9. I was a Black Hawk pilot in the Army, had a few close calls, but recently (a few years ago) I had my closest call: While on an assigned heading and altitude in a little C-172 near Beal AFB, the controller practically shouts, ” Cessna… descend immediately for collision avoidance! ” As I quickly complied the windscreen filled with the nose and belly of a U-2 – maybe 20 feet away at the most. The embarrassed controller went silent for awhile while the shaken Cessna pilot wished he had a camera going thru the event!

  10. The first time I saw a U-2was at McCoy AFB, Orlando, Fla during the Cuban event……..Shortly after that I was reassigned to Yokota Air Base in Japan, where for 42 months on a at least a weekly basis, worked in the photo lab and processed the 9.5 inch wide by 10,000+ ft film frp, U-2’s flying missions in PACAF………..Nice to see that wet film is still more sharp focus than pixles…..

  11. Many may be unaware the U-2 was assigned at Laughlin Air Force Base near Del Rio, Texas under the 4080th Strategic Reconnaissance Wing. On 27 October 1962, a U-2 was shot down over Cuba by two surface-to-air missiles, killing the pilot, Major Rudolf Anderson (http://newspaperarchive.com/del-rio-news-herald/1962-10-28/). Today, Laughlin’s Anderson Hall is where the worlds best pilots start their Specialized Undergraduate Pilot Training.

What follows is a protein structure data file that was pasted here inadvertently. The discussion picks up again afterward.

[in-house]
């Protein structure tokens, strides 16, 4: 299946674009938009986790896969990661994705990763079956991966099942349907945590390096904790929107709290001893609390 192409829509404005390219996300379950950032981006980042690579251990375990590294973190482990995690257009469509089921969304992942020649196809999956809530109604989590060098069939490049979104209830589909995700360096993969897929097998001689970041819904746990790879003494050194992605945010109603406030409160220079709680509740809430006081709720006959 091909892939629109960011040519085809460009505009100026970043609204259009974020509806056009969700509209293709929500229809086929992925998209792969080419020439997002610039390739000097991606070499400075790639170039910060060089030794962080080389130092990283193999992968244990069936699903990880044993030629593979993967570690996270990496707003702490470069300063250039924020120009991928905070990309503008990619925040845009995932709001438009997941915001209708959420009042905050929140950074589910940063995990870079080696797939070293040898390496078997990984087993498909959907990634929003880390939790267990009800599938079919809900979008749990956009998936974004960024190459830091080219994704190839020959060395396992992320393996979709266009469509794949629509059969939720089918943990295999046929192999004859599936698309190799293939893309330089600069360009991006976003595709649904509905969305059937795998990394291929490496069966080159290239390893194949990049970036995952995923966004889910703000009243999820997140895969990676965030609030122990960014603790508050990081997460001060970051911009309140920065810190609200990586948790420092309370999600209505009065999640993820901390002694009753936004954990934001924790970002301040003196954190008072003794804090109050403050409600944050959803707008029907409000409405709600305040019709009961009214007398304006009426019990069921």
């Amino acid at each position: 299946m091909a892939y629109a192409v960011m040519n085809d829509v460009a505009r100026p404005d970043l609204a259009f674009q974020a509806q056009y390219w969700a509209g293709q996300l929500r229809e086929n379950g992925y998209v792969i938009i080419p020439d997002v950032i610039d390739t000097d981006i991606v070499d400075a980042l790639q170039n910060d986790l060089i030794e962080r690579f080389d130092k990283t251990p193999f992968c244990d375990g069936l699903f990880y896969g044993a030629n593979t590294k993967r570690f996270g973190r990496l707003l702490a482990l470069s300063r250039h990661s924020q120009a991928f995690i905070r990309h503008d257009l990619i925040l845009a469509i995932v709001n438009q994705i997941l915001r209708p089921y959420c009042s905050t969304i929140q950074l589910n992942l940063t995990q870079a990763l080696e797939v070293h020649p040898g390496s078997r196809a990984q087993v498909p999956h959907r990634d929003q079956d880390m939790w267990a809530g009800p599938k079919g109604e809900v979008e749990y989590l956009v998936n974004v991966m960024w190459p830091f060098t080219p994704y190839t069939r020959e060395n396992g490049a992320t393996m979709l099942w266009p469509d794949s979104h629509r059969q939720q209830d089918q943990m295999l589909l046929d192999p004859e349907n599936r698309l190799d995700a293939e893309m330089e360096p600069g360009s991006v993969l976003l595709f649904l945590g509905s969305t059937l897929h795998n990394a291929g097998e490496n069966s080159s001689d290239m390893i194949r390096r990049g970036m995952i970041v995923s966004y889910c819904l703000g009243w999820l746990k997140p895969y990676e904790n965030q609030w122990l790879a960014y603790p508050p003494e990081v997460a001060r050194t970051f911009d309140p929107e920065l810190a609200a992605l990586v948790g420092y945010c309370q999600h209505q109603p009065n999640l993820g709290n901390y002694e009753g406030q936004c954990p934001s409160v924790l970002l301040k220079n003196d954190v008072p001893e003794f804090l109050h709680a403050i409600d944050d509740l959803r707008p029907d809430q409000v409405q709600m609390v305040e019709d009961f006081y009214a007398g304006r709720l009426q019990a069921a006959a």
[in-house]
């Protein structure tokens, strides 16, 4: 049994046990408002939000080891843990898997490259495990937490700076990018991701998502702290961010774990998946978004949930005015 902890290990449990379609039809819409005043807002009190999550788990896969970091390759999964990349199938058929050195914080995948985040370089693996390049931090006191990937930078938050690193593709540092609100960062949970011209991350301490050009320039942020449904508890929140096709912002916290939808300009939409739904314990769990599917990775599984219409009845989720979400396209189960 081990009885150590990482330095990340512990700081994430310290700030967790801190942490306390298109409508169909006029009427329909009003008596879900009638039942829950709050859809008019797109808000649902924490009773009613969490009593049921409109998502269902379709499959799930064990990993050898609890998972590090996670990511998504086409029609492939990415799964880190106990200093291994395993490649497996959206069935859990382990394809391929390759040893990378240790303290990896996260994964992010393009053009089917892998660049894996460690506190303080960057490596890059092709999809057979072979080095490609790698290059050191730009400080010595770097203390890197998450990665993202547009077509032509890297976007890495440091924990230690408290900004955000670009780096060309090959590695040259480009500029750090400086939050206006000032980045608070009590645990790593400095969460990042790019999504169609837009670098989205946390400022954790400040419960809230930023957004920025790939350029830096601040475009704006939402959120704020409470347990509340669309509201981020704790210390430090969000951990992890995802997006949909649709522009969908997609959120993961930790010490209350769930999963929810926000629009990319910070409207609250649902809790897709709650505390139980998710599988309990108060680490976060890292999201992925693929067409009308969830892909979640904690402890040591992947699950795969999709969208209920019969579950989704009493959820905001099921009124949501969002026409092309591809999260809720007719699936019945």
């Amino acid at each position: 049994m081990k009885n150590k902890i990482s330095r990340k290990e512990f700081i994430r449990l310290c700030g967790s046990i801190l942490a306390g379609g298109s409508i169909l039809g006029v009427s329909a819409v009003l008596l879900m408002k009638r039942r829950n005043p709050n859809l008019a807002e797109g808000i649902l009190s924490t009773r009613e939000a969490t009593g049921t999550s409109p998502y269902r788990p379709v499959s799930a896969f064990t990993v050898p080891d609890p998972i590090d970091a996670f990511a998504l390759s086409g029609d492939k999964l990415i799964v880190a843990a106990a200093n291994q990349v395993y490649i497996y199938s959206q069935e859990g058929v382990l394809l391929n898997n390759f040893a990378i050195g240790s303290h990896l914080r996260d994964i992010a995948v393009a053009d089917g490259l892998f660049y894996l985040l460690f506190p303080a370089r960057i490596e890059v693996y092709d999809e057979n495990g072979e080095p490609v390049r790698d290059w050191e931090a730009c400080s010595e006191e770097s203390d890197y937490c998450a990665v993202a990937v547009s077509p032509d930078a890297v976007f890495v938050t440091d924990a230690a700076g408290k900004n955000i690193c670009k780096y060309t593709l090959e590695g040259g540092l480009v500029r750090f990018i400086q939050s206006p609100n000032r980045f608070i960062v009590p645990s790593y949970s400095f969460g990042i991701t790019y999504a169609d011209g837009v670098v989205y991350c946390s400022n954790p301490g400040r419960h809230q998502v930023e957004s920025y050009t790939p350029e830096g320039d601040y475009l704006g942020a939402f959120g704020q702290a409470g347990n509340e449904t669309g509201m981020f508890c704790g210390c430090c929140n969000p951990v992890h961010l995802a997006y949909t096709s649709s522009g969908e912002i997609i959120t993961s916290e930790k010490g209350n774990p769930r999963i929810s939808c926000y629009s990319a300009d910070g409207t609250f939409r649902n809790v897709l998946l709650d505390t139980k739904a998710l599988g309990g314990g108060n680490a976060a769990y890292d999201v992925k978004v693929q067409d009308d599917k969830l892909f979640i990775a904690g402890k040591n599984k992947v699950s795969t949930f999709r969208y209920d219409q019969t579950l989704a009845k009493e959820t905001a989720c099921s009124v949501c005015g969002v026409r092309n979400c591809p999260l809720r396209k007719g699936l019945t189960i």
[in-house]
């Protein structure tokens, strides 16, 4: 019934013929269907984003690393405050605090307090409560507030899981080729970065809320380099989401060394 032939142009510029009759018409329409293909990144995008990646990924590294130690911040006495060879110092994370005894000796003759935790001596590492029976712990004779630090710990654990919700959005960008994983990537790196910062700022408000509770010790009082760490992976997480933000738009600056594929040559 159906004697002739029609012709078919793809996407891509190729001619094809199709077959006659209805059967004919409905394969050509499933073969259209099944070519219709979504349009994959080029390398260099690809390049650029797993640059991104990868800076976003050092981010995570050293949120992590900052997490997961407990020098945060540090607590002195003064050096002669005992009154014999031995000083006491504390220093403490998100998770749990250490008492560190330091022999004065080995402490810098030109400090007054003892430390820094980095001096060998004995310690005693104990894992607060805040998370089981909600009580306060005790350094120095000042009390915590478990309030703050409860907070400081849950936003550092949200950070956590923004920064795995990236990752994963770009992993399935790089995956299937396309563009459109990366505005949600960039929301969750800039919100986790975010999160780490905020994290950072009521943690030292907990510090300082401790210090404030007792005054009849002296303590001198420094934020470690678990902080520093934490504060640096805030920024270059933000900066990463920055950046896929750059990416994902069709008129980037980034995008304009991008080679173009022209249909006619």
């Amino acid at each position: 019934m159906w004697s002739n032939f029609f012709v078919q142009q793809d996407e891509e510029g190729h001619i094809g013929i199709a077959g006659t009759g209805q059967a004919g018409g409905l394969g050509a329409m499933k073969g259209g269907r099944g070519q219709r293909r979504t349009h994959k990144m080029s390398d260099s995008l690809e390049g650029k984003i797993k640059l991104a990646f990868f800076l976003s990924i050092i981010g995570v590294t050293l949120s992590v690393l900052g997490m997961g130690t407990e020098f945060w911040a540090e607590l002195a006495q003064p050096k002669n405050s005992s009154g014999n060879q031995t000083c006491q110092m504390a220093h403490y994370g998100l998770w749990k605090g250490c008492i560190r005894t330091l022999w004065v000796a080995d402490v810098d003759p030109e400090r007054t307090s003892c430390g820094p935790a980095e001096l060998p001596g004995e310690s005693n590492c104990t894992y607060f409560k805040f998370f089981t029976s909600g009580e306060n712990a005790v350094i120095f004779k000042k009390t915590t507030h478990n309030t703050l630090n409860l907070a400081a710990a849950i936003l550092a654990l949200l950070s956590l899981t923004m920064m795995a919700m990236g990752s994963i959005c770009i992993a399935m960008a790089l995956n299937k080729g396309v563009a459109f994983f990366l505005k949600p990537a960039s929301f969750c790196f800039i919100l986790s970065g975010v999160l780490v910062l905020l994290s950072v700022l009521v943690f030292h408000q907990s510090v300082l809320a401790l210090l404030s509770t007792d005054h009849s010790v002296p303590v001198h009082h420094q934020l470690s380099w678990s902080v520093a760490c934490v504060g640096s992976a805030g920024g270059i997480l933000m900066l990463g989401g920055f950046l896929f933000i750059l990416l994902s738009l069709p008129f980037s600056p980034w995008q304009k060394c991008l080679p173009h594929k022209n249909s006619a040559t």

• Here is a picture of the memorial to Major Anderson located in his home town of Greenville, SC. It was just recently given a a complete restoration in memry of the 50th anniversary of the Cuban Missile Crisis.

  12. I did not realize that the U2s were still flying . I remember them when they were at Davis-Monthan AFB AZ

  13. TR-1s out of Kadena were at Osan ROK when I was there in 82-83. You could almost set your watch when they took off and landed…quite an aircraft!

  14. Great article and video. I also remember the U-2’s out of Davis-Monthan AFB when I was in high school. Not to take anything from the pilots but just a couple of weeks ago an Austrian skydiver jumped from 120,000 feet. Now thats guts too!

  15. Beautiful, just beautiful. We “nicknamed” the U-2 as The Blue Goose at Incirlick AB, Det 10-10 at Adana, Turkey in 1959-1960. I was assigned as a crew member on one .of 2 C-54.s in support of the U-2 program. When Powers went down, the unit disbanded. My wife and two young boys used to stand and watch the “Blue Goose” take off and go straight up. My famely was in awe. I served twenty one years and nine months in the Air Force, retiring in 73. I
    B. L. Lawson, USAF Retired